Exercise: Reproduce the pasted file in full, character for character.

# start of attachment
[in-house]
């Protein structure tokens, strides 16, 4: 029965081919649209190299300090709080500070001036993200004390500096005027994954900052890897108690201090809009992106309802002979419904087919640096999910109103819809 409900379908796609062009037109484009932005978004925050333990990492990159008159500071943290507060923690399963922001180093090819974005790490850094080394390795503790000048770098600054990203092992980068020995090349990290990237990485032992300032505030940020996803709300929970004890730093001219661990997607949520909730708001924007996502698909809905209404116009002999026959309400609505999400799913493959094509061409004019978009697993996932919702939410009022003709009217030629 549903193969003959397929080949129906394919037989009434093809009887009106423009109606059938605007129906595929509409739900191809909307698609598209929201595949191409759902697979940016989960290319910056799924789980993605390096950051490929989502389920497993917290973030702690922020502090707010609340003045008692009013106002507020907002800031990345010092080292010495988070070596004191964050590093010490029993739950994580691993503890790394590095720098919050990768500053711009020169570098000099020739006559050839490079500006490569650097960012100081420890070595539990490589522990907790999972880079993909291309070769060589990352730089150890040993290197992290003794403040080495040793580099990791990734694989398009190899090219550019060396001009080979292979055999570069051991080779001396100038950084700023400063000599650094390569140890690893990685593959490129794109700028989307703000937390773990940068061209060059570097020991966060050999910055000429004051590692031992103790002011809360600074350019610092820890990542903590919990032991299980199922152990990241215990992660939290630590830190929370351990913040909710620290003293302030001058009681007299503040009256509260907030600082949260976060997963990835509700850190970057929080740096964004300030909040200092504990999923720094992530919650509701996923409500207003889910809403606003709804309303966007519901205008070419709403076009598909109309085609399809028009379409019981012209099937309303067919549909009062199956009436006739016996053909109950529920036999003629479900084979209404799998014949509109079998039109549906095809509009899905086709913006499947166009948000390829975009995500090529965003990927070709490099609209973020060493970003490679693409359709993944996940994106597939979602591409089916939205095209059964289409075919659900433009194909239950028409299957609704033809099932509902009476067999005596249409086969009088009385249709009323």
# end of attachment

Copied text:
[in-house]
């Protein structure tokens, strides 16, 4: 029965081919649209190299300090709080500070001036993200004390500096005027994954900052890897108690201090809009992106309802002979419904087919640096999910109103819809 409900379908796609062009037109484009932005978004925050333990990492990159008159500071943290507060923690399963922001180093090819974005790490850094080394390795503790000048770098600054990203092992980068020995090349990290990237990485032992300032505030940020996803709300929970004890730093001219661990997607949520909730708001924007996502698909809905209404116009002999026959309400609505999400799913493959094509061409004019978009697993996932919702939410009022003709009217030629 549903193969003959397929080949129906394919037989009434093809009887009106423009109606059938605007129906595929509409739900191809909307698609598209929201595949191409759902697979940016989960290319910056799924789980993605390096950051490929989502389920497993917290973030702690922020502090707010609340003045008692009013106002507020907002800031990345010092080292010495988070070596004191964050590093010490029993739950994580691993503890790394590095720098919050990768500053711009020169570098000099020739006559050839490079500006490569650097960012100081420890070595539990490589522990907790999972880079993909291309070769060589990352730089150890040993290197992290003794403040080495040793580099990791990734694989398009190899090219550019060396001009080979292979055999570069051991080779001396100038950084700023400063000599650094390569140890690893990685593959490129794109700028989307703000937390773990940068061209060059570097020991966060050999910055000429004051590692031992103790002011809360600074350019610092820890990542903590919990032991299980199922152990990241215990992660939290630590830190929370351990913040909710620290003293302030001058009681007299503040009256509260907030600082949260976060997963990835509700850190970057929080740096964004300030909040200092504990999923720094992530919650509701996923409500207003889910809403606003709804309303966007519901205008070419709403076009598909109309085609399809028009379409019981012209099937309303067919549909009062199956009436006739016996053909109950529920036999003629479900084979209404799998014949509109079998039109549906095809509009899905086709913006499947166009948000390829975009995500090529965003990927070709490099609209973020060493970003490679693409359709993944996940994106597939979602591409089916939205095209059964289409075919659900433009194909239950028409299957609704033809099932509902009476067999005596249409086969009088009385249709009323």